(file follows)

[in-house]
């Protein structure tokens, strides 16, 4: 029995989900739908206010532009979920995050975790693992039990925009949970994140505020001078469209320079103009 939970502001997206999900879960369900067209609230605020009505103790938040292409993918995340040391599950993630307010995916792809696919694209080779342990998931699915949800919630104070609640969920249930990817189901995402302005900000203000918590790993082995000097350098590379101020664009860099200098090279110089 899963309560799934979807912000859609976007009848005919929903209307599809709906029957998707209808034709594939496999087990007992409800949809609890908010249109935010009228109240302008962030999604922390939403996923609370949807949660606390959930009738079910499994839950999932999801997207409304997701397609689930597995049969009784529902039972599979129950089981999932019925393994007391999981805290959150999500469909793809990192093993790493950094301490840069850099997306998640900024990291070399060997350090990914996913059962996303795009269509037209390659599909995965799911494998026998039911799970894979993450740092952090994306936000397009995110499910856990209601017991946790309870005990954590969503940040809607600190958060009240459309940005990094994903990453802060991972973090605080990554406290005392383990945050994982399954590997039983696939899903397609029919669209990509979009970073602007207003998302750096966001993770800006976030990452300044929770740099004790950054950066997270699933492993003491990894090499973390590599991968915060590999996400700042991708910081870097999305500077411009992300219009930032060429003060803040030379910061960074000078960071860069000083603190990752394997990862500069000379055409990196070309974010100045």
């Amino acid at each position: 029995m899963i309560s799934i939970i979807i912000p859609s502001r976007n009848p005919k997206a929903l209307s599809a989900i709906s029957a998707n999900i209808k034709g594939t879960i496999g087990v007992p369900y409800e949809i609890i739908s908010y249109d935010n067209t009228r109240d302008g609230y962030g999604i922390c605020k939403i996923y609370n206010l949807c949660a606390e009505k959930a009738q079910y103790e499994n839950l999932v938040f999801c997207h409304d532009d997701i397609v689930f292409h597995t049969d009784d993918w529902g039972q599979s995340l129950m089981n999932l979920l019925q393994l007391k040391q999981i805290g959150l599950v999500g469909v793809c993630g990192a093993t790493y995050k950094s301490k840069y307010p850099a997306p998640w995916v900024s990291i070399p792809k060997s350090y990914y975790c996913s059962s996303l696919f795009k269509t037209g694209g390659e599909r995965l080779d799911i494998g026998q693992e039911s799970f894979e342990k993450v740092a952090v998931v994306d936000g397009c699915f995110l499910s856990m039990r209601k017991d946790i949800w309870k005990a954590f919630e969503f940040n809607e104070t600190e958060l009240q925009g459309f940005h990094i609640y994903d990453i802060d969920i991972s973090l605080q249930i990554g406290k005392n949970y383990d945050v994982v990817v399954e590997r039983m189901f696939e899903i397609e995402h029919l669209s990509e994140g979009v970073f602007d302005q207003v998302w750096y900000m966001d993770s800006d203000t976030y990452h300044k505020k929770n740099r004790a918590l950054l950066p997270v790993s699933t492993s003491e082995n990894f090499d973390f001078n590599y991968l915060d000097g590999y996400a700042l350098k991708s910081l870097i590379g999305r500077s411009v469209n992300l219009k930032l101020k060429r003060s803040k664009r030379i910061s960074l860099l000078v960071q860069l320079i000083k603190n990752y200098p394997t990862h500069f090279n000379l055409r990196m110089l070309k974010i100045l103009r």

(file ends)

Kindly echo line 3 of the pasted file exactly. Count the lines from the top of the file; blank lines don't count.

């Amino acid at each position: 029995m899963i309560s799934i939970i979807i912000p859609s502001r976007n009848p005919k997206a929903l209307s599809a989900i709906s029957a998707n999900i209808k034709g594939t879960i496999g087990v007992p369900y409800e949809i609890i739908s908010y249109d935010n067209t009228r109240d302008g609230y962030g999604i922390c605020k939403i996923y609370n206010l949807c949660a606390e009505k959930a009738q079910y103790e499994n839950l999932v938040f999801c997207h409304d532009d997701i397609v689930f292409h597995t049969d009784d993918w529902g039972q599979s995340l129950m089981n999932l979920l019925q393994l007391k040391q999981i805290g959150l599950v999500g469909v793809c993630g990192a093993t790493y995050k950094s301490k840069y307010p850099a997306p998640w995916v900024s990291i070399p792809k060997s350090y990914y975790c996913s059962s996303l696919f795009k269509t037209g694209g390659e599909r995965l080779d799911i494998g026998q693992e039911s799970f894979e342990k993450v740092a952090v998931v994306d936000g397009c699915f995110l499910s856990m039990r209601k017991d946790i949800w309870k005990a954590f919630e969503f940040n809607e104070t600190e958060l009240q925009g459309f940005h990094i609640y994903d990453i802060d969920i991972s973090l605080q249930i990554g406290k005392n949970y383990d945050v994982v990817v399954e590997r039983m189901f696939e899903i397609e995402h029919l669209s990509e994140g979009v970073f602007d302005q207003v998302w750096y900000m966001d993770s800006d203000t976030y990452h300044k505020k929770n740099r004790a918590l950054l950066p997270v790993s699933t492993s003491e082995n990894f090499d973390f001078n590599y991968l915060d000097g590999y996400a700042l350098k991708s910081l870097i590379g999305r500077s411009v469209n992300l219009k930032l101020k060429r003060s803040k664009r030379i910061s960074l860099l000078v960071q860069l320079i000083k603190n990752y200098p394997t990862h500069f090279n000379l055409r990196m110089l070309k974010i100045l103009r």